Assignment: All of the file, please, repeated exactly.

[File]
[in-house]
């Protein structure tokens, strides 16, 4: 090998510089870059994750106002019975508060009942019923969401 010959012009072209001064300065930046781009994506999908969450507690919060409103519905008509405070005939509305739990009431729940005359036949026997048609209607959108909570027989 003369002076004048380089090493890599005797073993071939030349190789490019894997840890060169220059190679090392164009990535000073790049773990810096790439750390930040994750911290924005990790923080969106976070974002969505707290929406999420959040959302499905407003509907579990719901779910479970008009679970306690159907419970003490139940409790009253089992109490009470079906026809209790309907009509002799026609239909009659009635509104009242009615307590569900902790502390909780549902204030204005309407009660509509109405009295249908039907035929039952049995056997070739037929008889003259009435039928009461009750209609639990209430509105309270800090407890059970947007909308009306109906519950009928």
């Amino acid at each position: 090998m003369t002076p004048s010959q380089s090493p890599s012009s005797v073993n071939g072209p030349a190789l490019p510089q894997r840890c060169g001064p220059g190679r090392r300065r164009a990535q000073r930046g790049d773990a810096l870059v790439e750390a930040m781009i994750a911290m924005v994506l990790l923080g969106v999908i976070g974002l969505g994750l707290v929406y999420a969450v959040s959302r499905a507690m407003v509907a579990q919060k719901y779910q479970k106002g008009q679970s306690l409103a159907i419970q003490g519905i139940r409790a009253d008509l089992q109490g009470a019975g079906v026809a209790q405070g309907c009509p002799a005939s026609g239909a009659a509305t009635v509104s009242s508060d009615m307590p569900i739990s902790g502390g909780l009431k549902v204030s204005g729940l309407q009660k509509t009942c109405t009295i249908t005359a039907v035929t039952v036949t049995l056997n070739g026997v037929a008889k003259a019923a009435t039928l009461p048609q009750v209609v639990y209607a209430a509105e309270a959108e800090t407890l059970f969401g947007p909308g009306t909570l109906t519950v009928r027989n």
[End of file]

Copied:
[in-house]
């Protein structure tokens, strides 16, 4: 090998510089870059994750106002019975508060009942019923969401 010959012009072209001064300065930046781009994506999908969450507690919060409103519905008509405070005939509305739990009431729940005359036949026997048609209607959108909570027989 003369002076004048380089090493890599005797073993071939030349190789490019894997840890060169220059190679090392164009990535000073790049773990810096790439750390930040994750911290924005990790923080969106976070974002969505707290929406999420959040959302499905407003509907579990719901779910479970008009679970306690159907419970003490139940409790009253089992109490009470079906026809209790309907009509002799026609239909009659009635509104009242009615307590569900902790502390909780549902204030204005309407009660509509109405009295249908039907035929039952049995056997070739037929008889003259009435039928009461009750209609639990209430509105309270800090407890059970947007909308009306109906519950009928």
């Amino acid at each position: 090998m003369t002076p004048s010959q380089s090493p890599s012009s005797v073993n071939g072209p030349a190789l490019p510089q894997r840890c060169g001064p220059g190679r090392r300065r164009a990535q000073r930046g790049d773990a810096l870059v790439e750390a930040m781009i994750a911290m924005v994506l990790l923080g969106v999908i976070g974002l969505g994750l707290v929406y999420a969450v959040s959302r499905a507690m407003v509907a579990q919060k719901y779910q479970k106002g008009q679970s306690l409103a159907i419970q003490g519905i139940r409790a009253d008509l089992q109490g009470a019975g079906v026809a209790q405070g309907c009509p002799a005939s026609g239909a009659a509305t009635v509104s009242s508060d009615m307590p569900i739990s902790g502390g909780l009431k549902v204030s204005g729940l309407q009660k509509t009942c109405t009295i249908t005359a039907v035929t039952v036949t049995l056997n070739g026997v037929a008889k003259a019923a009435t039928l009461p048609q009750v209609v639990y209607a209430a509105e309270a959108e800090t407890l059970f969401g947007p909308g009306t909570l109906t519950v009928r027989n």